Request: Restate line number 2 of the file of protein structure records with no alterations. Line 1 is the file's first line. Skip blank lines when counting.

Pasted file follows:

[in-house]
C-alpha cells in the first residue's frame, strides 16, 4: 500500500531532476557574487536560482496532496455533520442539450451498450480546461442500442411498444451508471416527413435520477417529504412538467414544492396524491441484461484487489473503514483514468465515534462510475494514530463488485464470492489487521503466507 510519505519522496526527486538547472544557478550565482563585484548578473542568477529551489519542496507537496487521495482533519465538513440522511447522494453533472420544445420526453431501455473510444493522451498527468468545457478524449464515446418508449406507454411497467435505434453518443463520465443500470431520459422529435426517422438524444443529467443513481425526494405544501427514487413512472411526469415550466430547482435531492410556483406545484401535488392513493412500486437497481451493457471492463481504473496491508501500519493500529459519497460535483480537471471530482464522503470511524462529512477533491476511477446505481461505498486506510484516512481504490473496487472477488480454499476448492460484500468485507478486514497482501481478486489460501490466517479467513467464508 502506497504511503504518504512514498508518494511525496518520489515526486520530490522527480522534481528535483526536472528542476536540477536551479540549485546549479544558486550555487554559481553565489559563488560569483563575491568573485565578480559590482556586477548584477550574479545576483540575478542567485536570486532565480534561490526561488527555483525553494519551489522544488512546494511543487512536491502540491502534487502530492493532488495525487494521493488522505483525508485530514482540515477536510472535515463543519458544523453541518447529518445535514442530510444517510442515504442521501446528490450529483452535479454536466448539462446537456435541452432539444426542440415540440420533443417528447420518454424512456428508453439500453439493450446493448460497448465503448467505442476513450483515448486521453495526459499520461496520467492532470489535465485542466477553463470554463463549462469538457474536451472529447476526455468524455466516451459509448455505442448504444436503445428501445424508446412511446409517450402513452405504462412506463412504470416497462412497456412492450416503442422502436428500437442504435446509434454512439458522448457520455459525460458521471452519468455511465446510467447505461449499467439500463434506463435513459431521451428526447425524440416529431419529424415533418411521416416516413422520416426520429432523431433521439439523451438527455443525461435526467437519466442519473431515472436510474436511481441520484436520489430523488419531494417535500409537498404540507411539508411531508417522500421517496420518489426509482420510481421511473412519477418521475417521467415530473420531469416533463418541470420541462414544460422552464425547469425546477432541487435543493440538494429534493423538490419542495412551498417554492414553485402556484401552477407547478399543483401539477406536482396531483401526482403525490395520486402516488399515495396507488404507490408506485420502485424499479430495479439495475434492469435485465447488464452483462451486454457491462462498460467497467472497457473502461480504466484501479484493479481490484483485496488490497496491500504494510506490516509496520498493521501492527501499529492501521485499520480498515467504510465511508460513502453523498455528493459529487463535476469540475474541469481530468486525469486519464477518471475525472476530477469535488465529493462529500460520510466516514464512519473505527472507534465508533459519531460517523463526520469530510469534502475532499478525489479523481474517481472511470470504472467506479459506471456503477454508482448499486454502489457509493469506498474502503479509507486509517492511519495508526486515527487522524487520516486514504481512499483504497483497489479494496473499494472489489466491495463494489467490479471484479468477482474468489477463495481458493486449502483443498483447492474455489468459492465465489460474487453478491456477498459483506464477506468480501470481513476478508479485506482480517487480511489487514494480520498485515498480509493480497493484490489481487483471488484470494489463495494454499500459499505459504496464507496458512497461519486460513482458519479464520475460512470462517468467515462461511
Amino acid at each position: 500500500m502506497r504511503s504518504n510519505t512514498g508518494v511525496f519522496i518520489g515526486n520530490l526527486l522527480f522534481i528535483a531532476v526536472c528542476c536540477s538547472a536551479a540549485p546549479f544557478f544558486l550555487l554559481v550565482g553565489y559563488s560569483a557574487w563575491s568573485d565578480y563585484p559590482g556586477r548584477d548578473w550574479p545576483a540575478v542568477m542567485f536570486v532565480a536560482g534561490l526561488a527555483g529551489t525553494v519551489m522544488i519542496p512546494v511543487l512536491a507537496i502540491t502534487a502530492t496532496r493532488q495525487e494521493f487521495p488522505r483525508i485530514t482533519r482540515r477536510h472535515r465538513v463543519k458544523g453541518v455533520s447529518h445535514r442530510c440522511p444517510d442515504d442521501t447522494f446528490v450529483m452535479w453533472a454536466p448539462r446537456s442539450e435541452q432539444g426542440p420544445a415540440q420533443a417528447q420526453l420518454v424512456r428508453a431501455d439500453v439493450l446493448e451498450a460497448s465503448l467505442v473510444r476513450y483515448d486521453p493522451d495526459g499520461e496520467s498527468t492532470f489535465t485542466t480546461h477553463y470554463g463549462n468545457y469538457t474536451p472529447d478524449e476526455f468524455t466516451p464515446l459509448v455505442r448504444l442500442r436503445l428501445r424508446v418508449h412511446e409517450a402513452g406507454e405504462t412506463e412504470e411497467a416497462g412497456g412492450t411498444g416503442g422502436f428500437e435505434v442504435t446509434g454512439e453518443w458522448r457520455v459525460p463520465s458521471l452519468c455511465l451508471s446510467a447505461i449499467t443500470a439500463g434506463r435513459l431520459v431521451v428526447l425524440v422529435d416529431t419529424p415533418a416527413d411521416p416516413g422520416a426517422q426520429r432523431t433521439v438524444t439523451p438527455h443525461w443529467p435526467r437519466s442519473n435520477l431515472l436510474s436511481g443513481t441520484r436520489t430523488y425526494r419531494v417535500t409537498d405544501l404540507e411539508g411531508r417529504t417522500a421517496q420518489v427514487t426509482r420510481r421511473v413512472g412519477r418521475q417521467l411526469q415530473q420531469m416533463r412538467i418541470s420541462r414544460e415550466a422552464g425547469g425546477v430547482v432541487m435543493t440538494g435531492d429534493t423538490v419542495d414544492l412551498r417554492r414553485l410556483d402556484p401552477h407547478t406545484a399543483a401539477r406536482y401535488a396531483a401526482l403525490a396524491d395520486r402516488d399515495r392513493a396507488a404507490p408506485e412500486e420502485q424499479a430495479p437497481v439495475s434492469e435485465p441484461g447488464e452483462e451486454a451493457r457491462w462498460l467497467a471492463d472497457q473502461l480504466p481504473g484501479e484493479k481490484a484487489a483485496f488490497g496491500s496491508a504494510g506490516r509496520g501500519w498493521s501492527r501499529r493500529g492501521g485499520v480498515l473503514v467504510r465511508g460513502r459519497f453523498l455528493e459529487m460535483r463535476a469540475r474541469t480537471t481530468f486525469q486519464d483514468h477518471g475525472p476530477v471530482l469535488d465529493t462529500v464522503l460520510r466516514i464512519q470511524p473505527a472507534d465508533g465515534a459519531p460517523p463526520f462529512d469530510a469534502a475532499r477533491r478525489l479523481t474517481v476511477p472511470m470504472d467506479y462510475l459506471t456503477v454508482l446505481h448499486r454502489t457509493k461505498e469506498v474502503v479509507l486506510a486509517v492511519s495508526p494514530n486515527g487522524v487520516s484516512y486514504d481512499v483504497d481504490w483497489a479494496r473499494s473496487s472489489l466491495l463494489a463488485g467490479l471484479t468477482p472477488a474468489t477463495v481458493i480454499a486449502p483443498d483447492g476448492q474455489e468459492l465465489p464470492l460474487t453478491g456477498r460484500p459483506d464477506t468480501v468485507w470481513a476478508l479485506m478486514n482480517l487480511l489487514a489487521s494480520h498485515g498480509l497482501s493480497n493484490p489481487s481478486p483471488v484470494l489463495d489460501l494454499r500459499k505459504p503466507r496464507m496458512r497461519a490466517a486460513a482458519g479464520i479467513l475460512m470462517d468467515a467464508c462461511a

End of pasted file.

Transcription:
C-alpha cells in the first residue's frame, strides 16, 4: 500500500531532476557574487536560482496532496455533520442539450451498450480546461442500442411498444451508471416527413435520477417529504412538467414544492396524491441484461484487489473503514483514468465515534462510475494514530463488485464470492489487521503466507 510519505519522496526527486538547472544557478550565482563585484548578473542568477529551489519542496507537496487521495482533519465538513440522511447522494453533472420544445420526453431501455473510444493522451498527468468545457478524449464515446418508449406507454411497467435505434453518443463520465443500470431520459422529435426517422438524444443529467443513481425526494405544501427514487413512472411526469415550466430547482435531492410556483406545484401535488392513493412500486437497481451493457471492463481504473496491508501500519493500529459519497460535483480537471471530482464522503470511524462529512477533491476511477446505481461505498486506510484516512481504490473496487472477488480454499476448492460484500468485507478486514497482501481478486489460501490466517479467513467464508 502506497504511503504518504512514498508518494511525496518520489515526486520530490522527480522534481528535483526536472528542476536540477536551479540549485546549479544558486550555487554559481553565489559563488560569483563575491568573485565578480559590482556586477548584477550574479545576483540575478542567485536570486532565480534561490526561488527555483525553494519551489522544488512546494511543487512536491502540491502534487502530492493532488495525487494521493488522505483525508485530514482540515477536510472535515463543519458544523453541518447529518445535514442530510444517510442515504442521501446528490450529483452535479454536466448539462446537456435541452432539444426542440415540440420533443417528447420518454424512456428508453439500453439493450446493448460497448465503448467505442476513450483515448486521453495526459499520461496520467492532470489535465485542466477553463470554463463549462469538457474536451472529447476526455468524455466516451459509448455505442448504444436503445428501445424508446412511446409517450402513452405504462412506463412504470416497462412497456412492450416503442422502436428500437442504435446509434454512439458522448457520455459525460458521471452519468455511465446510467447505461449499467439500463434506463435513459431521451428526447425524440416529431419529424415533418411521416416516413422520416426520429432523431433521439439523451438527455443525461435526467437519466442519473431515472436510474436511481441520484436520489430523488419531494417535500409537498404540507411539508411531508417522500421517496420518489426509482420510481421511473412519477418521475417521467415530473420531469416533463418541470420541462414544460422552464425547469425546477432541487435543493440538494429534493423538490419542495412551498417554492414553485402556484401552477407547478399543483401539477406536482396531483401526482403525490395520486402516488399515495396507488404507490408506485420502485424499479430495479439495475434492469435485465447488464452483462451486454457491462462498460467497467472497457473502461480504466484501479484493479481490484483485496488490497496491500504494510506490516509496520498493521501492527501499529492501521485499520480498515467504510465511508460513502453523498455528493459529487463535476469540475474541469481530468486525469486519464477518471475525472476530477469535488465529493462529500460520510466516514464512519473505527472507534465508533459519531460517523463526520469530510469534502475532499478525489479523481474517481472511470470504472467506479459506471456503477454508482448499486454502489457509493469506498474502503479509507486509517492511519495508526486515527487522524487520516486514504481512499483504497483497489479494496473499494472489489466491495463494489467490479471484479468477482474468489477463495481458493486449502483443498483447492474455489468459492465465489460474487453478491456477498459483506464477506468480501470481513476478508479485506482480517487480511489487514494480520498485515498480509493480497493484490489481487483471488484470494489463495494454499500459499505459504496464507496458512497461519486460513482458519479464520475460512470462517468467515462461511